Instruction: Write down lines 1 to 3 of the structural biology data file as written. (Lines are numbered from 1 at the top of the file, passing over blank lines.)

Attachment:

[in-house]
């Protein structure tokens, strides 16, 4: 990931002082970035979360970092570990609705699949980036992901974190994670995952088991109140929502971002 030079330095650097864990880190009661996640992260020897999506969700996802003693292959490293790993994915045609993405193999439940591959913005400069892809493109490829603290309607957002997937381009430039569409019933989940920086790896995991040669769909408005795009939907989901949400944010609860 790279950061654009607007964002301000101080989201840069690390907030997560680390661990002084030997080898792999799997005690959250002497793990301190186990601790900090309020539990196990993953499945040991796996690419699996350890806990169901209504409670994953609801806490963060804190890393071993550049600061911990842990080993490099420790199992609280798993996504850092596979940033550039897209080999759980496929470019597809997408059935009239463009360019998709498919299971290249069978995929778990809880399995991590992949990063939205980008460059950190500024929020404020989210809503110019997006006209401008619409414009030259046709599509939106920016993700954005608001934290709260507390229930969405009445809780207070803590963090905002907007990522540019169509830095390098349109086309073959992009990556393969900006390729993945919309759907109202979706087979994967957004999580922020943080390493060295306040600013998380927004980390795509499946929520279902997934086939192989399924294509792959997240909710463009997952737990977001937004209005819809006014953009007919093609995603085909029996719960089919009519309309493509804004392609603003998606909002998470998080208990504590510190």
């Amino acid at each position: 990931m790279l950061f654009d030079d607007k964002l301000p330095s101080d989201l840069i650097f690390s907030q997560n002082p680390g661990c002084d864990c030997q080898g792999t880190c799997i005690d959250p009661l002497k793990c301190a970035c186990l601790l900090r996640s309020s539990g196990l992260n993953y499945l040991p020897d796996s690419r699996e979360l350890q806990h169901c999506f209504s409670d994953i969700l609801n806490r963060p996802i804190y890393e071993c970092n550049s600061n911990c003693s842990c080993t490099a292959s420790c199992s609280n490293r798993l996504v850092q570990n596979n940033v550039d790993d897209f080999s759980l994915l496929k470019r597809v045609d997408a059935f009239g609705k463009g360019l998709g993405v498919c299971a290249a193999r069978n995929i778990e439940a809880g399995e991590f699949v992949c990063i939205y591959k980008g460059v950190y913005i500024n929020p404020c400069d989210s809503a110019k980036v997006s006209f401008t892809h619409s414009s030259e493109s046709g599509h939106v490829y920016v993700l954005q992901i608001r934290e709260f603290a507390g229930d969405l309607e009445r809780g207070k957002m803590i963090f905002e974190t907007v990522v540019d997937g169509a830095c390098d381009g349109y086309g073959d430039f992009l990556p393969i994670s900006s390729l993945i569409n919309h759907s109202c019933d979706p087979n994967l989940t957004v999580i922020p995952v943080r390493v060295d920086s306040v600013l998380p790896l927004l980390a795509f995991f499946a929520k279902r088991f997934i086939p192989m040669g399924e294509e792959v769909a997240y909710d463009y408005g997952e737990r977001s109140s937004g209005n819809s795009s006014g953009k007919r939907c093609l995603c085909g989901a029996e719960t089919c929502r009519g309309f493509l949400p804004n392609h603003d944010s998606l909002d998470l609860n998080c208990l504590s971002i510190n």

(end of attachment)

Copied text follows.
[in-house]
């Protein structure tokens, strides 16, 4: 990931002082970035979360970092570990609705699949980036992901974190994670995952088991109140929502971002 030079330095650097864990880190009661996640992260020897999506969700996802003693292959490293790993994915045609993405193999439940591959913005400069892809493109490829603290309607957002997937381009430039569409019933989940920086790896995991040669769909408005795009939907989901949400944010609860 790279950061654009607007964002301000101080989201840069690390907030997560680390661990002084030997080898792999799997005690959250002497793990301190186990601790900090309020539990196990993953499945040991796996690419699996350890806990169901209504409670994953609801806490963060804190890393071993550049600061911990842990080993490099420790199992609280798993996504850092596979940033550039897209080999759980496929470019597809997408059935009239463009360019998709498919299971290249069978995929778990809880399995991590992949990063939205980008460059950190500024929020404020989210809503110019997006006209401008619409414009030259046709599509939106920016993700954005608001934290709260507390229930969405009445809780207070803590963090905002907007990522540019169509830095390098349109086309073959992009990556393969900006390729993945919309759907109202979706087979994967957004999580922020943080390493060295306040600013998380927004980390795509499946929520279902997934086939192989399924294509792959997240909710463009997952737990977001937004209005819809006014953009007919093609995603085909029996719960089919009519309309493509804004392609603003998606909002998470998080208990504590510190």
């Amino acid at each position: 990931m790279l950061f654009d030079d607007k964002l301000p330095s101080d989201l840069i650097f690390s907030q997560n002082p680390g661990c002084d864990c030997q080898g792999t880190c799997i005690d959250p009661l002497k793990c301190a970035c186990l601790l900090r996640s309020s539990g196990l992260n993953y499945l040991p020897d796996s690419r699996e979360l350890q806990h169901c999506f209504s409670d994953i969700l609801n806490r963060p996802i804190y890393e071993c970092n550049s600061n911990c003693s842990c080993t490099a292959s420790c199992s609280n490293r798993l996504v850092q570990n596979n940033v550039d790993d897209f080999s759980l994915l496929k470019r597809v045609d997408a059935f009239g609705k463009g360019l998709g993405v498919c299971a290249a193999r069978n995929i778990e439940a809880g399995e991590f699949v992949c990063i939205y591959k980008g460059v950190y913005i500024n929020p404020c400069d989210s809503a110019k980036v997006s006209f401008t892809h619409s414009s030259e493109s046709g599509h939106v490829y920016v993700l954005q992901i608001r934290e709260f603290a507390g229930d969405l309607e009445r809780g207070k957002m803590i963090f905002e974190t907007v990522v540019d997937g169509a830095c390098d381009g349109y086309g073959d430039f992009l990556p393969i994670s900006s390729l993945i569409n919309h759907s109202c019933d979706p087979n994967l989940t957004v999580i922020p995952v943080r390493v060295d920086s306040v600013l998380p790896l927004l980390a795509f995991f499946a929520k279902r088991f997934i086939p192989m040669g399924e294509e792959v769909a997240y909710d463009y408005g997952e737990r977001s109140s937004g209005n819809s795009s006014g953009k007919r939907c093609l995603c085909g989901a029996e719960t089919c929502r009519g309309f493509l949400p804004n392609h603003d944010s998606l909002d998470l609860n998080c208990l504590s971002i510190n």